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Column | Ronaldo suspension reiterates even the best aren’t above rules

In this photo taken on Sunday, Aug. 13, 2017, Real Madrid's Cristiano Ronaldo reacts after being shown a second yellow card by referee Ricardo de Burgos during the Spanish Supercup, first leg, soccer match between FC Barcelona and Real Madrid at the Camp Nou stadium in Barcelona, Spain. Cristiano Ronaldo was banned for five games on Monday after shoving a referee following his red card for diving in Real Madrid's 3-1 win over Barcelona in the season-opening Spanish Super Cup. (AP Photo/Manu Fernandez)
AP Photo/Manu Fernandez

When Cristiano Ronaldo shoved Basque official Ricardo De Burgos Bengoetxea during the first leg of the Spanish Super Cup on Sunday, it was a foolish way to go out.

The 32-year-old star had scored not two minutes earlier during Real Madrid’s 3-1 victory, coming on midway through the game to further help his side dominate the match.

Then, he drew a yellow card for taking his shirt off in celebration of his goal. That was followed up with a second yellow when De Burgos Bengoetxea ruled that the star had tried to draw a penalty with a dive.

Ronaldo disagreed with the decision, and got physical over the matter.

Practically every professional sport has rules to protect officials from intimidation.

Arguing with a referee can result in ejection, but physical contact — as was the case here — is a near-universal automatic suspension. Various leagues and individual sports offer different game-minimums for the bans, but you’d be hard-pressed to find an activity where physical altercations with game officials don’t result in significant punishments.

It might be a good thing for Real Madrid to not have Ronaldo for the next five games, which includes the second leg of the Supercopa and a handful of key league matches to kick off the new season. He has been slowly working his way back into the lineup after missing a significant amount of summer training; this gives him a chance to get his fitness back without the team having to decide between sitting him and losing out on his clear offense.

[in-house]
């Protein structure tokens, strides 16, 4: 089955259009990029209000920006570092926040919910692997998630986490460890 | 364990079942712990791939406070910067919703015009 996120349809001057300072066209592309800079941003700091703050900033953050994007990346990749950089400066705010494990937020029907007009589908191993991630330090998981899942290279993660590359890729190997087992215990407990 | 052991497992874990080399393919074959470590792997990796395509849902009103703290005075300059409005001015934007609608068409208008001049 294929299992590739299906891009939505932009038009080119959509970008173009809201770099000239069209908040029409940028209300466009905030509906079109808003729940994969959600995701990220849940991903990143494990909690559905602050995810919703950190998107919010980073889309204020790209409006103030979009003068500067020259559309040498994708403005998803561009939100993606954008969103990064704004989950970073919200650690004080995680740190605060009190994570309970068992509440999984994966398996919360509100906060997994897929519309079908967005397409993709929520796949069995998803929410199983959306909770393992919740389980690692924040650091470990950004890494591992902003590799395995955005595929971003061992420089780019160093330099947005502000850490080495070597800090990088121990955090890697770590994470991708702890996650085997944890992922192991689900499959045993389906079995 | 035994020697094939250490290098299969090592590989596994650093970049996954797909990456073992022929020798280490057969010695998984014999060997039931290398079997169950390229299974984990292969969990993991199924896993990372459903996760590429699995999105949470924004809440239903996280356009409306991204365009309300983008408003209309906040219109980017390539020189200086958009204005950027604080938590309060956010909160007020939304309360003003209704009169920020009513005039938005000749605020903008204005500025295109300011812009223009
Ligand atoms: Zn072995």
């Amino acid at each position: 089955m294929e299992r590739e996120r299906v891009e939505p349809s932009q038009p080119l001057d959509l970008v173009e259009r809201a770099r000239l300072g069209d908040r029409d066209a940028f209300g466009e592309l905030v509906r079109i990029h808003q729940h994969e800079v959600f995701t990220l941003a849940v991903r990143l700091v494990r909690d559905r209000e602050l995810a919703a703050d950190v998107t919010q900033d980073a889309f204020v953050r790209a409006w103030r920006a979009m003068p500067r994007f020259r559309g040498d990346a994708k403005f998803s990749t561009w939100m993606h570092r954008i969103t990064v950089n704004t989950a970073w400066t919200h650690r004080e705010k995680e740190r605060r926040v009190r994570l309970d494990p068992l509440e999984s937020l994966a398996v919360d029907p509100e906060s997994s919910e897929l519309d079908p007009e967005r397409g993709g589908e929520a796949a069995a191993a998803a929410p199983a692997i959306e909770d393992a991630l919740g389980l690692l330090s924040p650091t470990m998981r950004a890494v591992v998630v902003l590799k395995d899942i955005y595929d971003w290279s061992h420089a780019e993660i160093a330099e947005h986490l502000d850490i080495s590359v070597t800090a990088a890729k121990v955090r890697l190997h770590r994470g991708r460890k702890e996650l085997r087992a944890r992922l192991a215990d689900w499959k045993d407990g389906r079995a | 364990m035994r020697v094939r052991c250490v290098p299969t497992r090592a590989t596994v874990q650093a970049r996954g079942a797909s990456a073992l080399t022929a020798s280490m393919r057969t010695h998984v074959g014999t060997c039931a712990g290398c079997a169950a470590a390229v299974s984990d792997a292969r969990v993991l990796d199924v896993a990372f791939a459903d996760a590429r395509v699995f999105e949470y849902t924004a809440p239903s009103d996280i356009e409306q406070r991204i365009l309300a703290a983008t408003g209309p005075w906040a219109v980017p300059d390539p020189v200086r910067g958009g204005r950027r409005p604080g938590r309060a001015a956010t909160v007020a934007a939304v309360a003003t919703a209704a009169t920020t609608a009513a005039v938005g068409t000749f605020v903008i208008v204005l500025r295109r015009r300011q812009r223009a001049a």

It’s also being lauded as a moment of humanity for soccer’s most untouchable star. It’s proof, the argument goes, that even the mighty Cristiano Ronaldo makes inexplicable mistakes.

It’s still a grave lesson, though. It’s a harsh reminder that stardom doesn’t always mean immunity — and when it comes to official intimidation, that especially rings true.

It’s rare that a player gets a suspension for legitimately assaulting a referee.

Minor league soccer club AFC Ann Arbor saw leading scorer Dario Suarez suspended for six months this June when he kicked a ball directly at an official from about 20 yards. NHL defenseman Dennis Wideman was suspended for 20 games during the 2015-16 campaign when he cross-checked a linesman in the back of the neck and caused permanent physical damage. For the most part, though, referee altercations involve a finger poke, or a shoulder shove, or something else petty and inconsequential.

Still, the message stands; as the intended neutral-party hand of the law during a sports event, referees and other officials are expected to be exempt from any physical intimidation, which could ultimately influence how they call a match.

It’s easy to mock Ronaldo for what he did, and for how serious his punishment is. Players have been slapped with much smaller punishments for much more physically harmful acts on the pitch, and this is how the megastar opted to kick off his season.

It’s a good reminder of why abuse of officials is an automatic ban, though, and why it carries such a heavy fine regardless of the severity.

If Ronaldo had gotten away with a shove, it seems unlikely that he — or many other soccer stars, for that matter — would have taken that as an invitation to push officials around when they make controversial calls.

Not all athletes would be so quick to dismiss that kind of idea, though.

If one star gets away with a shove in the back over call he disagrees with, what’s to stop another from doing something similar? Just a shove here, a trip there; a finger poke in the chest, or even an attempt to pull a Dario Suarez and hand the ball off to the official a little too forcefully.

Players will still do this. After all, the suspension rules exist because there’s a need for them, and there’s no way to fully cure sports of spontaneous, pure stupidity.

The argument over Real Madrid’s benefit from Ronaldo’s suspension, though, is practically irrelevant. The real bottom line is that, thankfully, the rules did exactly as they were intended to.

Maybe, next time, Ronaldo will keep his head in the heat of the moment.

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